Millennium Post

Integrating Kashmir

Political turmoil likely to accentuate in the Valley as the government sets the agenda of repealing Article 370

The dream nurtured by the RSS-Jan Sangh for decades about scrapping Article 370 has finally been sought to be achieved by the BJP. Since dispensing with the Article, which confers special status to Jammu and Kashmir, will require judicial and parliamentary approval, it is yet to be seen whether BJP will have the legal arguments or the numbers in Parliament to push through the measure.

But the point is not so much the passage of the move which has been called a "second" independence day by a BJP spokesman as the bulldozing methods adopted by BJP to try to enact a controversial provision.

If Kashmir's "independence" is supposedly the objective of the dramatic step, it is odd that the sun of "freedom" had to rise in the midst of secrecy and subterfuge with the government claiming that the massive deployment of troops, the unprecedented curtailment of the Amarnath yatra and the evacuation of tourists from the valley were due to a terrorist threat.

Before the leaders of the People's Democratic Party, the National Conference and the People's Conference were put under house arrest, they had been assured that no "precipitous step" would be taken in Kashmir.

Now, at one stroke, the unifying idea of Kashmiryat, insanyat, jamhooryat, which has been the guiding principle of successive governments, including that of Atal Behari Vajpayee, extolling the distinctiveness of Kashmir along with the principles of humaneness and peace, has been obliterated.

In its place, the Hindutva mantra of ek bidhan, ek nishan, ek pradhan (one constitution, one flag, one chief), which has a fascistic ring, has been established.

The stationing of a large number of troops and the incarceration of mainstream parties may enable the Narendra Modi government to tide over any immediate problems that can arise from what Omar Abdullah has called an "aggression" against the people of the state.

But the huge contingents of the armed forces cannot remain in Kashmir for long. Nor can the leaders of the established parties be kept in detention indefinitely.

The secrecy which preceded the Union Home Minister, Amit Shah's announcement recalls the demonetisation move which also hit the public like a bolt from the blue. In a way, this is BJP's style of functioning, especially in contentious matters.

It is not known what the impact this "aggressive" move will have on the Muslim community elsewhere in the country. Until now, the latter had seemingly appeared to be largely indifferent to the events in Kashmir. But they are unlikely to be enthused by the government's latest initiative.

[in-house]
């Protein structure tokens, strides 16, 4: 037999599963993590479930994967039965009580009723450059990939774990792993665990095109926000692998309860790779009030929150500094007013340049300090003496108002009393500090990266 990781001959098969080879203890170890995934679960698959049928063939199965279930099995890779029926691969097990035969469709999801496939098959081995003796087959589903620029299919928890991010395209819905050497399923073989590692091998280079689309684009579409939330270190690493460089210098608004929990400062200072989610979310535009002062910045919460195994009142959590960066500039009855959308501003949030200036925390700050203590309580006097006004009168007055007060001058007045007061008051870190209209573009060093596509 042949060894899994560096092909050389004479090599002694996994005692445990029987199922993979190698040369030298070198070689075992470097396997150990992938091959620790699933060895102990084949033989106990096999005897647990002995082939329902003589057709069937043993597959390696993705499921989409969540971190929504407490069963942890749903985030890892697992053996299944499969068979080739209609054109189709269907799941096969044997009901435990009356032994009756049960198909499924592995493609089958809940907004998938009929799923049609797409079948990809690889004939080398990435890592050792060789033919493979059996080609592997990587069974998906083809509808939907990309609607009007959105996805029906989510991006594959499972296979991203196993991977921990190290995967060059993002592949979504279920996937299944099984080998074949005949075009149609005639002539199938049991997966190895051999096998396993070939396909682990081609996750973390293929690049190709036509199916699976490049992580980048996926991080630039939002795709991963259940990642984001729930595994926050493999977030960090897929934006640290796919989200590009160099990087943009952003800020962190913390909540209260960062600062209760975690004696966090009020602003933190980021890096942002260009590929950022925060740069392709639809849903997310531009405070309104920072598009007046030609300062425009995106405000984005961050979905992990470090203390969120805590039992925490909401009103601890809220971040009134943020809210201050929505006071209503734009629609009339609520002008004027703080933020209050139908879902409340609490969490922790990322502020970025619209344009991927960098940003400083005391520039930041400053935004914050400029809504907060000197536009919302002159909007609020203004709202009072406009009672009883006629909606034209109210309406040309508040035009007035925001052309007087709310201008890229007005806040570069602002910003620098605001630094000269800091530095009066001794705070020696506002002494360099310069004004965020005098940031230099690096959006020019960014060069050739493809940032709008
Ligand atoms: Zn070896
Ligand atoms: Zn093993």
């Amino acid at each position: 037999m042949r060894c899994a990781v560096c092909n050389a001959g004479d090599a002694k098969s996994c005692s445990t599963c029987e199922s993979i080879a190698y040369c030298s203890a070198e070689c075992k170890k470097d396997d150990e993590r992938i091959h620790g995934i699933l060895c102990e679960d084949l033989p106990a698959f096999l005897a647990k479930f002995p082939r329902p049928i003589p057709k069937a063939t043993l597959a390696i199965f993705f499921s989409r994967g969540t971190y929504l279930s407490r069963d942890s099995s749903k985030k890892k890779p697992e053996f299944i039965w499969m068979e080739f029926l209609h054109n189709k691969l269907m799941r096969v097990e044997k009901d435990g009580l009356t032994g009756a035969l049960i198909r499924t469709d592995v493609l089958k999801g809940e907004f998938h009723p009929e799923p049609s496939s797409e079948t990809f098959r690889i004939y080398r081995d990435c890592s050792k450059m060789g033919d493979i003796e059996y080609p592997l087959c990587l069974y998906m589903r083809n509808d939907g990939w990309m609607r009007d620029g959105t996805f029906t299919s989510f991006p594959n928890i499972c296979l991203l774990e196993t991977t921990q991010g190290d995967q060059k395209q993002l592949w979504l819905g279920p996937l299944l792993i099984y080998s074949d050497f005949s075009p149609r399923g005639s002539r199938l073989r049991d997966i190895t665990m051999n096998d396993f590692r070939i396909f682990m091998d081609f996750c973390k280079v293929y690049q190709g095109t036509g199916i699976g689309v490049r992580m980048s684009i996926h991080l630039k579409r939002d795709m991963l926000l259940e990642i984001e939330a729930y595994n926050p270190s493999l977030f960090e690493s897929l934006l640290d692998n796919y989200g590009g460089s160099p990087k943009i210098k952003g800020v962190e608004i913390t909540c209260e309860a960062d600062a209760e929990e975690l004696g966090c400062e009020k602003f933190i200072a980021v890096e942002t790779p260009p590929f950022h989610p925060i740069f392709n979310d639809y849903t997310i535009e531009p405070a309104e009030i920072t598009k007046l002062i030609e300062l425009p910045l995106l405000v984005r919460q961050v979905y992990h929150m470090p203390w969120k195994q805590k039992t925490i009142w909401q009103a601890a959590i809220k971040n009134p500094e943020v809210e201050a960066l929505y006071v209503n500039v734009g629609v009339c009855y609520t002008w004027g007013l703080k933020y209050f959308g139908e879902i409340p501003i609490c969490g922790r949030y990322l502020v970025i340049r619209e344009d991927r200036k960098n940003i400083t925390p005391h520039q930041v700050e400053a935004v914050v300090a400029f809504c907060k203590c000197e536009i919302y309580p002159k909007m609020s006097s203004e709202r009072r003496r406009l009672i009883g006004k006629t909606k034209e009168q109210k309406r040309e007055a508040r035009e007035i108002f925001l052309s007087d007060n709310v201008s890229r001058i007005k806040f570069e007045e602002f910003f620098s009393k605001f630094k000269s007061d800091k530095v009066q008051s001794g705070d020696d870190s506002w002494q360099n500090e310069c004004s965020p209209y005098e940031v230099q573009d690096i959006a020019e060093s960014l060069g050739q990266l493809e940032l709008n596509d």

In Kashmir, there was the peace of a graveyard on the day the fateful step was taken to "integrate" Kashmir into India, as BJP likes to say. This sepulchral quietness was due to the presence of the security forces and the shutting down of the Internet and even landlines, rendering the whole state incommunicado. But what the popular mood is under this funereal silence will only be known after some time.

For all the disquiet expressed by BJP's opponents like Congress, Trinamool Congress, Samajwadi Party and a few others, the ruling party will be pleased by the support it has received from BSP, Biju Janata Dal, YSR Congress and some others.

These regional parties have virtually been acting as BJP's "B" team earlier, too, as over the passage of the legislation on the Right to Information or the Unlawful Activities Prevention Act.

Among the BJP's allies, the Janata Dal (United) is formally opposed to the abrogation of Article 370, but whether it will help the government by walking out at the time of voting is yet to be seen.

There is little doubt that the removal of Article 370 will further boost Modi's image among his supporters by reinforcing his macho, decisive reputation.

What is more, the opposition parties will be careful with their responses lest they are labelled anti-nationals yet again. They are also hamstrung by the absence of capable leaders, especially Congress (which still has no party chief) so that they can take up the cudgels against the "constitutional monstrosity" enacted by the government.

Although the issue of Articles 370 and 35A have been pending for long on BJP's agenda, why did it choose the present moment? A possible reason is to divert attention from a critical economic situation. As attention is turned towards the new Union territory of Jammu and Kashmir which may become a victim of both Pakistan-sponsored insurgency and local unrest, the concerns over the economy will take a back seat.

But it will take several months before the full effect of what has been done will be known either within the country or at the international level.

(The views expressed are strictly personal)

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